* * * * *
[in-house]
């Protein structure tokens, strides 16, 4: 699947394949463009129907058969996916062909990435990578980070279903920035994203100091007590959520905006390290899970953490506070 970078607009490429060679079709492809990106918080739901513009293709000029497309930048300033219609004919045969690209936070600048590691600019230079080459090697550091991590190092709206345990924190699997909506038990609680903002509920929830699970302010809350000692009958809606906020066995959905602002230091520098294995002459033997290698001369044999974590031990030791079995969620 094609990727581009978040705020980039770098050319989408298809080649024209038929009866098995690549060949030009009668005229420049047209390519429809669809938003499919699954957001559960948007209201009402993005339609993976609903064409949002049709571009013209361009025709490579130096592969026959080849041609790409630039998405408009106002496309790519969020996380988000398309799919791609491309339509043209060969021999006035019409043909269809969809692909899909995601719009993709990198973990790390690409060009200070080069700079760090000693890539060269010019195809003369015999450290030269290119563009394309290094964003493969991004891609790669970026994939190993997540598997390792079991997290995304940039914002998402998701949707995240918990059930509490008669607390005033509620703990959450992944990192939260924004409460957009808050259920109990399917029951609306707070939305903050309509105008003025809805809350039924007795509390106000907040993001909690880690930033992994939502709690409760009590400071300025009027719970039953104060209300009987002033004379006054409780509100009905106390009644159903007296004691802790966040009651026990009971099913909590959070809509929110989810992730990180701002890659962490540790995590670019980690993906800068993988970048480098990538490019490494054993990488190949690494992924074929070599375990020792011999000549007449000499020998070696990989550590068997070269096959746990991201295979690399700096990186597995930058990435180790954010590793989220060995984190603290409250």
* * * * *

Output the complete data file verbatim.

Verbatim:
[in-house]
């Protein structure tokens, strides 16, 4: 699947394949463009129907058969996916062909990435990578980070279903920035994203100091007590959520905006390290899970953490506070 970078607009490429060679079709492809990106918080739901513009293709000029497309930048300033219609004919045969690209936070600048590691600019230079080459090697550091991590190092709206345990924190699997909506038990609680903002509920929830699970302010809350000692009958809606906020066995959905602002230091520098294995002459033997290698001369044999974590031990030791079995969620 094609990727581009978040705020980039770098050319989408298809080649024209038929009866098995690549060949030009009668005229420049047209390519429809669809938003499919699954957001559960948007209201009402993005339609993976609903064409949002049709571009013209361009025709490579130096592969026959080849041609790409630039998405408009106002496309790519969020996380988000398309799919791609491309339509043209060969021999006035019409043909269809969809692909899909995601719009993709990198973990790390690409060009200070080069700079760090000693890539060269010019195809003369015999450290030269290119563009394309290094964003493969991004891609790669970026994939190993997540598997390792079991997290995304940039914002998402998701949707995240918990059930509490008669607390005033509620703990959450992944990192939260924004409460957009808050259920109990399917029951609306707070939305903050309509105008003025809805809350039924007795509390106000907040993001909690880690930033992994939502709690409760009590400071300025009027719970039953104060209300009987002033004379006054409780509100009905106390009644159903007296004691802790966040009651026990009971099913909590959070809509929110989810992730990180701002890659962490540790995590670019980690993906800068993988970048480098990538490019490494054993990488190949690494992924074929070599375990020792011999000549007449000499020998070696990989550590068997070269096959746990991201295979690399700096990186597995930058990435180790954010590793989220060995984190603290409250």